MLB Lockout Ends; Season to Start April 7


Troy Lippman, Reporter

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Heading into this month, there was a big question on the minds of many baseball fans: Were we about to witness a season without baseball or was this beloved pastime going to return to fans cheering around the country?

Major League Baseball had been in a lockout since the start of December as there wasn’t enough urgency to get a deal done on a new collective bargaining agreement with the Major League Baseball Players’ Association. But luckily, both sides were recently able to come to an agreement Thursday, March 10.

The owners of Major League Baseball and the Players Union were unable to come to an agreement on a new CBA for 99 days after the previous one expired. The CBA is essentially a written agreement between the MLB and The MLBPA (players’ association) describing the financial side of baseball and the rules that they are employed under.

 This whole conflict revolved around money and what millionaires wanted (the players) versus what billionaires (the owners) wanted, and it was destroying the game of baseball with each passing day.

Baseball is already losing fans and trailing several other sports like football and basketball in viewership and popularity. The players deserve better, however, especially young players, who deserve fair compensation. The game of baseball has more talented young players than ever before playing at the highest level in the sport and contributing to big-league clubs. 

Several young players who have been impacted negatively by the former agreement in place are faces of the league that deserve to be paid their worth and higher than what they currently make, like Shohei Ohtani, Ronald Acuna Jr, and Vladimir Guerrero Jr.

The owners had instituted this lockout and currently hold the power to stop any free agent and contract negotiations during the offseason as well as prevent players from going to team facilities to train, receive physical therapy, or interact with coaches, among other things. 

It has been a long, isolated offseason like no other with players having to work out and prepare for the season before it was eventually reached. It had been difficult without being able to go into facilities to condition for the upcoming season. It was a very frustrating time for the game of baseball.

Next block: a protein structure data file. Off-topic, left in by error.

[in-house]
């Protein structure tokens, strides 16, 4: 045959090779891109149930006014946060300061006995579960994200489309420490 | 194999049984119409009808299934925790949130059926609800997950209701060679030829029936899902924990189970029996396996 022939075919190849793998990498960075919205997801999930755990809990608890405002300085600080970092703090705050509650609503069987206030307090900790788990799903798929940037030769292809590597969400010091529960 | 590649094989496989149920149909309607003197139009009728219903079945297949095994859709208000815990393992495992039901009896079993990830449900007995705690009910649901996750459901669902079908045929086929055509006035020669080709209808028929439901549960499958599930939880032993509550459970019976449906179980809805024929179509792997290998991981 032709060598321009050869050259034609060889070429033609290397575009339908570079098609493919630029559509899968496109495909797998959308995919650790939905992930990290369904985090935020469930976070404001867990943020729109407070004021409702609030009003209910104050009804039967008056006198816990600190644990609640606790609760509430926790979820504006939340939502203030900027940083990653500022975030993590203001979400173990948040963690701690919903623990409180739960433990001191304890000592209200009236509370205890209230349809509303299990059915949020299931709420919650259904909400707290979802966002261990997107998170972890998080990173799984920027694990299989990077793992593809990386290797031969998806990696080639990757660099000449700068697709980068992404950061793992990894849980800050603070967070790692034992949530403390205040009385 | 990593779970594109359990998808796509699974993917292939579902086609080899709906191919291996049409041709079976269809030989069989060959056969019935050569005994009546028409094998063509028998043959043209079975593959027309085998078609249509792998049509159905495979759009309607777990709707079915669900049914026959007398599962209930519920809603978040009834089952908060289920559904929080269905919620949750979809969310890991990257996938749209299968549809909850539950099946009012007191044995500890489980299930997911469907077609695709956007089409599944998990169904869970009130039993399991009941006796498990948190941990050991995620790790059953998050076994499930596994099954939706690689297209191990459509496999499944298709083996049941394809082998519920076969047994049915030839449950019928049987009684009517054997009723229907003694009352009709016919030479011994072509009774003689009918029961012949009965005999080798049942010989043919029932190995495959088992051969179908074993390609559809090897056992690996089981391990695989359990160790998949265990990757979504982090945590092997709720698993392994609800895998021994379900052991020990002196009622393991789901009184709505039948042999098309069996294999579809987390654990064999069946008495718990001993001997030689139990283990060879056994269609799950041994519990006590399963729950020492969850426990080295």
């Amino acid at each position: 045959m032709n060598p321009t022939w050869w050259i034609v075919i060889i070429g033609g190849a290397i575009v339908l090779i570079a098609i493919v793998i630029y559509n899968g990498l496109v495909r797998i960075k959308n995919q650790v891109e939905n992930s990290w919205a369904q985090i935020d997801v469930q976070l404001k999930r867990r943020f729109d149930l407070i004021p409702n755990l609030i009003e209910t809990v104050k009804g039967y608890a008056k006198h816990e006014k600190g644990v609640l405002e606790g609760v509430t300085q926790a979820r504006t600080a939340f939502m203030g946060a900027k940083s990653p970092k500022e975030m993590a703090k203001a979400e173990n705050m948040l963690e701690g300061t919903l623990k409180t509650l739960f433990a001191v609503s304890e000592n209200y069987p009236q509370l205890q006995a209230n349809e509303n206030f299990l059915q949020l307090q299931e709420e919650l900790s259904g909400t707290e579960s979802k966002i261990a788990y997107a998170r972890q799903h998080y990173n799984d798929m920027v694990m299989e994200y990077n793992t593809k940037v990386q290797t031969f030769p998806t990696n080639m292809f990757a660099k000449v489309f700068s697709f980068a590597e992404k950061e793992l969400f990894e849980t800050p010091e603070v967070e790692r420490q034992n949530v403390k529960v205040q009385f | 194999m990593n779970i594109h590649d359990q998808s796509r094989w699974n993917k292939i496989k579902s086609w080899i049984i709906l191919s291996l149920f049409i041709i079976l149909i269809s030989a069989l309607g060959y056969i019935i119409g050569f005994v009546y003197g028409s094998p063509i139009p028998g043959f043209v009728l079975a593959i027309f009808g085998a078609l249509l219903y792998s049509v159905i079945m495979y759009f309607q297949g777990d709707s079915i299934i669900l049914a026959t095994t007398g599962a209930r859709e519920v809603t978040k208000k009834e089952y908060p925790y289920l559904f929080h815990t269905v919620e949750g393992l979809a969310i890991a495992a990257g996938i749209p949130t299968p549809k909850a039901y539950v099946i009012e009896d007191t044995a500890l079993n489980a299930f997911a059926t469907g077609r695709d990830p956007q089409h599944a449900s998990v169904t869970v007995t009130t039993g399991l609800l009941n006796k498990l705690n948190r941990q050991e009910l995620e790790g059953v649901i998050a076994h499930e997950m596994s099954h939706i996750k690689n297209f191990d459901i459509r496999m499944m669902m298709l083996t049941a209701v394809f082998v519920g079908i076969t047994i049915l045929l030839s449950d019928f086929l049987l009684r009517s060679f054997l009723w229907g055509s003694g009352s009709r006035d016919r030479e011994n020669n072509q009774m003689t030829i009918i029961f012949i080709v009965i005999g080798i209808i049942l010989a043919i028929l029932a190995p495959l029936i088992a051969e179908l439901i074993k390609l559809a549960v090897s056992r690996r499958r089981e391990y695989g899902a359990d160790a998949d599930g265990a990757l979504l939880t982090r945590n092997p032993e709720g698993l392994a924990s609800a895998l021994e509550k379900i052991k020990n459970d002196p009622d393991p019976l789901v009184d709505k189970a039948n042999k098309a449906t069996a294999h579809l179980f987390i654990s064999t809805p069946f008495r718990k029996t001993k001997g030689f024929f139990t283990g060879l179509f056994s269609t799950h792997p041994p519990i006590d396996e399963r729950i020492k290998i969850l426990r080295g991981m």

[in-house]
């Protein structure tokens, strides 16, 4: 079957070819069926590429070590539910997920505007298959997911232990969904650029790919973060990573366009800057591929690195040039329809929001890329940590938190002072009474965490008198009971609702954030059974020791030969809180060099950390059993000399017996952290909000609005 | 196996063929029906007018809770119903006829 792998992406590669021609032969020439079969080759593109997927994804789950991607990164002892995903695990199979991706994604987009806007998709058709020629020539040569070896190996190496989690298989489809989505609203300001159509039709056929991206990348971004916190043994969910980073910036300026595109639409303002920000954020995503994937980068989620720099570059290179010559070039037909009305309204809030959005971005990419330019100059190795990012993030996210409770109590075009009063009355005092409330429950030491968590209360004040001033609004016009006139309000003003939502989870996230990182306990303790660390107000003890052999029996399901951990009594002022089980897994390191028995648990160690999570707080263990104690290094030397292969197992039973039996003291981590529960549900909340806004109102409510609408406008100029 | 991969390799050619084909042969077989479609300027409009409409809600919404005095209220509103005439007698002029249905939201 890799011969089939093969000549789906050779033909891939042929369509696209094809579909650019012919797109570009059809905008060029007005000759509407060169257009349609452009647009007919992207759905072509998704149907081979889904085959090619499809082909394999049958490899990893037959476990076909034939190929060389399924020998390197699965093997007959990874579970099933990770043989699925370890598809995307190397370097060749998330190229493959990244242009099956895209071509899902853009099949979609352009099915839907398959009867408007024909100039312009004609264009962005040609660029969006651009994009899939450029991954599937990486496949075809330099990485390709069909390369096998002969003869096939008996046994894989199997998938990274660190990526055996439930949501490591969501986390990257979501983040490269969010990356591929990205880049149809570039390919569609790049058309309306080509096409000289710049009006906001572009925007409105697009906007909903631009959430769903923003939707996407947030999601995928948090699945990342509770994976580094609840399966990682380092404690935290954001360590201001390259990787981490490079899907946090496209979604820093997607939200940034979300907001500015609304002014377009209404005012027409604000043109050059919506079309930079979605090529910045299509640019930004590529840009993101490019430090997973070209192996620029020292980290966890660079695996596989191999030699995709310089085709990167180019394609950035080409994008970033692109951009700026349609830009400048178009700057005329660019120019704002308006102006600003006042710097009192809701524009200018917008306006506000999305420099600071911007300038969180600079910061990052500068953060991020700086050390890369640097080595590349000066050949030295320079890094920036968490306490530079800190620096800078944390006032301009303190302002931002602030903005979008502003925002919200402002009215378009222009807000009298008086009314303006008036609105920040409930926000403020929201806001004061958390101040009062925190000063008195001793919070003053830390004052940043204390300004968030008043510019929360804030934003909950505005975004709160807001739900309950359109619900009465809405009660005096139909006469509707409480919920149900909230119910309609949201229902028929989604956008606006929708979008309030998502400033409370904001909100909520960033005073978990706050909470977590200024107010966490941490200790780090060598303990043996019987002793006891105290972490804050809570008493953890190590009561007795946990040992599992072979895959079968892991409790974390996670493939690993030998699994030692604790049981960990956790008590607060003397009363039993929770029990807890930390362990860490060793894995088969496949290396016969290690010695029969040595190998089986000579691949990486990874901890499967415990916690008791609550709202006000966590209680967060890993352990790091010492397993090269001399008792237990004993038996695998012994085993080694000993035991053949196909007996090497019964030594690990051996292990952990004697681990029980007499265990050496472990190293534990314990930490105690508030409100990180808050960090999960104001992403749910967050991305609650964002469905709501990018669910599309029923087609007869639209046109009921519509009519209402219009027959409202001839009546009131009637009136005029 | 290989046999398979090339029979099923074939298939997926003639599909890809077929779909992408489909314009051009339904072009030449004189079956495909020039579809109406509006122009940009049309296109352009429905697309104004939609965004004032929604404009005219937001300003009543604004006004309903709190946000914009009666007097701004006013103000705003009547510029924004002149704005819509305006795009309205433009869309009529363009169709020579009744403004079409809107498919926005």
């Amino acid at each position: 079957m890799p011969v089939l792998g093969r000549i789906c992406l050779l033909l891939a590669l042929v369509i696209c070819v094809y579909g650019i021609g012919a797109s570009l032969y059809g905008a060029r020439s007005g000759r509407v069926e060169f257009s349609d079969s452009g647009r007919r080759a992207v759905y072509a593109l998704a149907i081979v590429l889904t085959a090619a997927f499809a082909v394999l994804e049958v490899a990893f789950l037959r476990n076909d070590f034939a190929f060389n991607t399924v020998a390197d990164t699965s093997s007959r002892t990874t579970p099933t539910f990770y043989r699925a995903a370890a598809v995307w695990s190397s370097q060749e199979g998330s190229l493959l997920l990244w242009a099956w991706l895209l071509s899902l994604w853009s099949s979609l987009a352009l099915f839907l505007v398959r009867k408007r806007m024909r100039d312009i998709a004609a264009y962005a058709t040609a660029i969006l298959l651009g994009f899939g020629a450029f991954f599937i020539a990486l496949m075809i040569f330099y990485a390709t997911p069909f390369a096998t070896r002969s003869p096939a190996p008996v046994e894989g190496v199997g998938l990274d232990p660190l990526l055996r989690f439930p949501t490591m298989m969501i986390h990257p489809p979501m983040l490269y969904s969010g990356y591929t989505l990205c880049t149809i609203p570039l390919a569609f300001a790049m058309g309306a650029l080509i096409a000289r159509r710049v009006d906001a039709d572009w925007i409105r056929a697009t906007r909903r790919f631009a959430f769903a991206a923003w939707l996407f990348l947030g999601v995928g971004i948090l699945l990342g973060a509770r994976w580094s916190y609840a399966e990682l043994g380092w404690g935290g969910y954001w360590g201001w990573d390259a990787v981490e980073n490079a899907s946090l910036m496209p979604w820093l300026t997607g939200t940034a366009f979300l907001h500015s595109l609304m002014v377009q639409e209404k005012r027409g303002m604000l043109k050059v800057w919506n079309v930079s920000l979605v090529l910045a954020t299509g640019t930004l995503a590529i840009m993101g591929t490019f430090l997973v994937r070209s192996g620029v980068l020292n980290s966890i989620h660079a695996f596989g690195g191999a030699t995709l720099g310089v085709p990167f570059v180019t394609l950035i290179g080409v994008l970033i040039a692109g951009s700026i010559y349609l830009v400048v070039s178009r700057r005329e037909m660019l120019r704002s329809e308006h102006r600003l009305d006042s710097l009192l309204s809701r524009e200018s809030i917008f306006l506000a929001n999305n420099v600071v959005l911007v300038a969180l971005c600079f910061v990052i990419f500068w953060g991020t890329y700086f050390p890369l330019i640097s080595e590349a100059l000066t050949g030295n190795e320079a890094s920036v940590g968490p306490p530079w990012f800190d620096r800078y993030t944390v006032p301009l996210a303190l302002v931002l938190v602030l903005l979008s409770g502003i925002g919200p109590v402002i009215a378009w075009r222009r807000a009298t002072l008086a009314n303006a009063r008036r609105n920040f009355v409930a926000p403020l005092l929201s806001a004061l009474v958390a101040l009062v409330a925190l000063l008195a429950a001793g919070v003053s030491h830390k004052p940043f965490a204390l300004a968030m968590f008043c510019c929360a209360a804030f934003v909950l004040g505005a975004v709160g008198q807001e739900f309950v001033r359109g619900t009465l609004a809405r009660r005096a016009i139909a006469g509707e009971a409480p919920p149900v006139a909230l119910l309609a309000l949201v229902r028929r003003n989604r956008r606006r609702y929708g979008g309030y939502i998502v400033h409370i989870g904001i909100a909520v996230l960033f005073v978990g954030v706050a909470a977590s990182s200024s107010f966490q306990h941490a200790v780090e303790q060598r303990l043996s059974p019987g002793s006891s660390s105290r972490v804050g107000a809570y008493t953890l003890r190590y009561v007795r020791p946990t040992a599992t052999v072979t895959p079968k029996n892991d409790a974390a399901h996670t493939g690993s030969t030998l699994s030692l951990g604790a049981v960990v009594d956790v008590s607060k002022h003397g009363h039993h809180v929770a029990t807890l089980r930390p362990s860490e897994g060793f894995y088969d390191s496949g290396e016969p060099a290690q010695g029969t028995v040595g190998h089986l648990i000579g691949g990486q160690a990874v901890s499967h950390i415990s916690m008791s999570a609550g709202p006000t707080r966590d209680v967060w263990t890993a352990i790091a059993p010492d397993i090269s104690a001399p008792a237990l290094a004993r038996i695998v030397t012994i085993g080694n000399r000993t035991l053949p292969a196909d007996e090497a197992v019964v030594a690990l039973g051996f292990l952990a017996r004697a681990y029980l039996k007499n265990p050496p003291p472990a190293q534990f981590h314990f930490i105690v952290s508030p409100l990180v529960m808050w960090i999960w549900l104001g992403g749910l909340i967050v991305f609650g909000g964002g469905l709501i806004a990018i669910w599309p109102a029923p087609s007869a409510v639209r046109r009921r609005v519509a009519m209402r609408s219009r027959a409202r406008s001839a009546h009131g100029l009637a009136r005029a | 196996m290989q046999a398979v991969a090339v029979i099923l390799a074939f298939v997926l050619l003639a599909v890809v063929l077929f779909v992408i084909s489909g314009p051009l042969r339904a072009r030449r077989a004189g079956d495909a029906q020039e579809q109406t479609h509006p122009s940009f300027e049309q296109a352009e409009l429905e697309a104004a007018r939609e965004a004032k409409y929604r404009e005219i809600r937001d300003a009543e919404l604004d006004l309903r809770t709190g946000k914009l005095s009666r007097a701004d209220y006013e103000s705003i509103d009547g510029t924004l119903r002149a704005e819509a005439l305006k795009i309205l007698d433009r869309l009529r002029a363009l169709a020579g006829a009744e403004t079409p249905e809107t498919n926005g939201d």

As negotiations moved along, the most important economic issues that held up the deal for such a long time were things like minimum salary players make on a daily basis. Also an issue was the luxury tax threshold that each team must abide by in order to limit how much money is spent on a roster of players by taxing teams who go over the threshold. 

They were able to agree on things like an expanded postseason, universal designated hitter, and banning the shift after this year. Free agents who were without a team for so long are now able to be signed before spring training starts.

The MLBPA was frustrated by the decision to delay the season and canceled some games, but were soon able to reach a deal with those games (there will be a lot of doubleheaders this year). 

Most importantly, 162 games will be played and Opening Day will start April 7. Fans were very upset and just wanted to see the sport they love back in action instead of having to hear about constant fighting over financial issues between the two sides. 

It was definitely frustrating to have baseball in a lockout and not hear anything about it for a while. I went to several Dodgers games, where I had an overall thrilling experience. I remember seeing Mookie Betts hit a home run and feeling the crowd erupt, with thousands of fans jumping to their feet in excitement. The atmosphere inside the stadium was incredible.

Take a deep breath, baseball fans—the sport we all know and love is back and ready to get underway for what should be an exciting new season.